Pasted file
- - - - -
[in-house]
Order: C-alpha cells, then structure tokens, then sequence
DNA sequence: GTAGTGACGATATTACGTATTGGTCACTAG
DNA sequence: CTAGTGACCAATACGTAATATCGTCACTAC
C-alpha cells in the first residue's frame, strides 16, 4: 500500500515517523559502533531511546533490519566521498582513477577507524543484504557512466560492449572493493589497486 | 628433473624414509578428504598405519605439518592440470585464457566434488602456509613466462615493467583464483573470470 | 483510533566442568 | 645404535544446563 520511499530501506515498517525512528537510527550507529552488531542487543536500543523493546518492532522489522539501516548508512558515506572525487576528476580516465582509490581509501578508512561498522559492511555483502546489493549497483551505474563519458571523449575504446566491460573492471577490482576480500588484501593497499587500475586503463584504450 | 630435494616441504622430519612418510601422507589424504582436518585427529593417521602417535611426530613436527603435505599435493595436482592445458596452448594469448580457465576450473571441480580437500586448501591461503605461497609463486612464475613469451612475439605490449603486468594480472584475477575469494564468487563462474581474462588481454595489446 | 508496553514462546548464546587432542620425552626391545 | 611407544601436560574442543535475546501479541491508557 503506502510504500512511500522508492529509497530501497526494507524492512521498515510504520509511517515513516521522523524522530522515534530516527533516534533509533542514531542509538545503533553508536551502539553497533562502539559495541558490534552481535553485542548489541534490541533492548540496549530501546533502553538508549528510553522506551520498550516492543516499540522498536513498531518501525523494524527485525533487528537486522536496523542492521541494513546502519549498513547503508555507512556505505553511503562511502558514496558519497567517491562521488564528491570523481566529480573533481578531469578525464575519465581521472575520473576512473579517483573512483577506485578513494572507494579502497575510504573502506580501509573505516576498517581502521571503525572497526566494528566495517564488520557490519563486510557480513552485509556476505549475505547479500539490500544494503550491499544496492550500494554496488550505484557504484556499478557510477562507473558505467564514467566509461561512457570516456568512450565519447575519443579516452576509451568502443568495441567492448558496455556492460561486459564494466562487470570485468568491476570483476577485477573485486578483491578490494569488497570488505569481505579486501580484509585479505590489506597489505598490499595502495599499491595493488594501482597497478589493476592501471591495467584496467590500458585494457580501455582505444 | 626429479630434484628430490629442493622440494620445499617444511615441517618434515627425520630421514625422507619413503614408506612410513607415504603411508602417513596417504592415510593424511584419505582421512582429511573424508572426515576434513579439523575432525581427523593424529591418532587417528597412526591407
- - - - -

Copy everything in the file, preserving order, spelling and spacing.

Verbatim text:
[in-house]
Order: C-alpha cells, then structure tokens, then sequence
DNA sequence: GTAGTGACGATATTACGTATTGGTCACTAG
DNA sequence: CTAGTGACCAATACGTAATATCGTCACTAC
C-alpha cells in the first residue's frame, strides 16, 4: 500500500515517523559502533531511546533490519566521498582513477577507524543484504557512466560492449572493493589497486 | 628433473624414509578428504598405519605439518592440470585464457566434488602456509613466462615493467583464483573470470 | 483510533566442568 | 645404535544446563 520511499530501506515498517525512528537510527550507529552488531542487543536500543523493546518492532522489522539501516548508512558515506572525487576528476580516465582509490581509501578508512561498522559492511555483502546489493549497483551505474563519458571523449575504446566491460573492471577490482576480500588484501593497499587500475586503463584504450 | 630435494616441504622430519612418510601422507589424504582436518585427529593417521602417535611426530613436527603435505599435493595436482592445458596452448594469448580457465576450473571441480580437500586448501591461503605461497609463486612464475613469451612475439605490449603486468594480472584475477575469494564468487563462474581474462588481454595489446 | 508496553514462546548464546587432542620425552626391545 | 611407544601436560574442543535475546501479541491508557 503506502510504500512511500522508492529509497530501497526494507524492512521498515510504520509511517515513516521522523524522530522515534530516527533516534533509533542514531542509538545503533553508536551502539553497533562502539559495541558490534552481535553485542548489541534490541533492548540496549530501546533502553538508549528510553522506551520498550516492543516499540522498536513498531518501525523494524527485525533487528537486522536496523542492521541494513546502519549498513547503508555507512556505505553511503562511502558514496558519497567517491562521488564528491570523481566529480573533481578531469578525464575519465581521472575520473576512473579517483573512483577506485578513494572507494579502497575510504573502506580501509573505516576498517581502521571503525572497526566494528566495517564488520557490519563486510557480513552485509556476505549475505547479500539490500544494503550491499544496492550500494554496488550505484557504484556499478557510477562507473558505467564514467566509461561512457570516456568512450565519447575519443579516452576509451568502443568495441567492448558496455556492460561486459564494466562487470570485468568491476570483476577485477573485486578483491578490494569488497570488505569481505579486501580484509585479505590489506597489505598490499595502495599499491595493488594501482597497478589493476592501471591495467584496467590500458585494457580501455582505444 | 626429479630434484628430490629442493622440494620445499617444511615441517618434515627425520630421514625422507619413503614408506612410513607415504603411508602417513596417504592415510593424511584419505582421512582429511573424508572426515576434513579439523575432525581427523593424529591418532587417528597412526591407